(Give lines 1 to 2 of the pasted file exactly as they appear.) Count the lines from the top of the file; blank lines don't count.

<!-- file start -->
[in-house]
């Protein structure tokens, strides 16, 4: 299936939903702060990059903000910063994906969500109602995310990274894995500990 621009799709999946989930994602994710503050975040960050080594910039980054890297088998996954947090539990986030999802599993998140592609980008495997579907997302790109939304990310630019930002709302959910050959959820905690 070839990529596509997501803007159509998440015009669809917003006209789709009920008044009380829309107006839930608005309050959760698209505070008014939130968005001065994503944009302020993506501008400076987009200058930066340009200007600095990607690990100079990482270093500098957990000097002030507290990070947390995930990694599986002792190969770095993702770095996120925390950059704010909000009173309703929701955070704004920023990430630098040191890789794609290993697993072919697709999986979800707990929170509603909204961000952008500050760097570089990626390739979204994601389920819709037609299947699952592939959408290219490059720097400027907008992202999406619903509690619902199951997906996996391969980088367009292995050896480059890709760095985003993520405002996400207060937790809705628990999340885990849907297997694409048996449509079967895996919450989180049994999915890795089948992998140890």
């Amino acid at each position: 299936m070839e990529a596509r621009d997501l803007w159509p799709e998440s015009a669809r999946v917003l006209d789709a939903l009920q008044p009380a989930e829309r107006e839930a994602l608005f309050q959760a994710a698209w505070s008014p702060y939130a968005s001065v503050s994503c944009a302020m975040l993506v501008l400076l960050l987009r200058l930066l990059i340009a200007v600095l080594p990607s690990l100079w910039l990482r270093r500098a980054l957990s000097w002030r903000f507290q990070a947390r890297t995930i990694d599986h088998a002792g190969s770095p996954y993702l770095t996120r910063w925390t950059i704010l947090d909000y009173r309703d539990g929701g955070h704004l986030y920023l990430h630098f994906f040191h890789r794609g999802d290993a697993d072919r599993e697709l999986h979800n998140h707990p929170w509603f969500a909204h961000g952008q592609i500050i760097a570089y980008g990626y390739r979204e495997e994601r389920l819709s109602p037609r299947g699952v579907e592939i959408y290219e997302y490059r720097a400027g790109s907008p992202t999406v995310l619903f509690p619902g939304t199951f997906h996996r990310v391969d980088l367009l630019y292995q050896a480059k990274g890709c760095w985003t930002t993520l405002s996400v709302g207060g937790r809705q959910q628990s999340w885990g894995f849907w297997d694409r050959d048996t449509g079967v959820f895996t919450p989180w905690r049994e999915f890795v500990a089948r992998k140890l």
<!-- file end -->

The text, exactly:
[in-house]
């Protein structure tokens, strides 16, 4: 299936939903702060990059903000910063994906969500109602995310990274894995500990 621009799709999946989930994602994710503050975040960050080594910039980054890297088998996954947090539990986030999802599993998140592609980008495997579907997302790109939304990310630019930002709302959910050959959820905690 070839990529596509997501803007159509998440015009669809917003006209789709009920008044009380829309107006839930608005309050959760698209505070008014939130968005001065994503944009302020993506501008400076987009200058930066340009200007600095990607690990100079990482270093500098957990000097002030507290990070947390995930990694599986002792190969770095993702770095996120925390950059704010909000009173309703929701955070704004920023990430630098040191890789794609290993697993072919697709999986979800707990929170509603909204961000952008500050760097570089990626390739979204994601389920819709037609299947699952592939959408290219490059720097400027907008992202999406619903509690619902199951997906996996391969980088367009292995050896480059890709760095985003993520405002996400207060937790809705628990999340885990849907297997694409048996449509079967895996919450989180049994999915890795089948992998140890």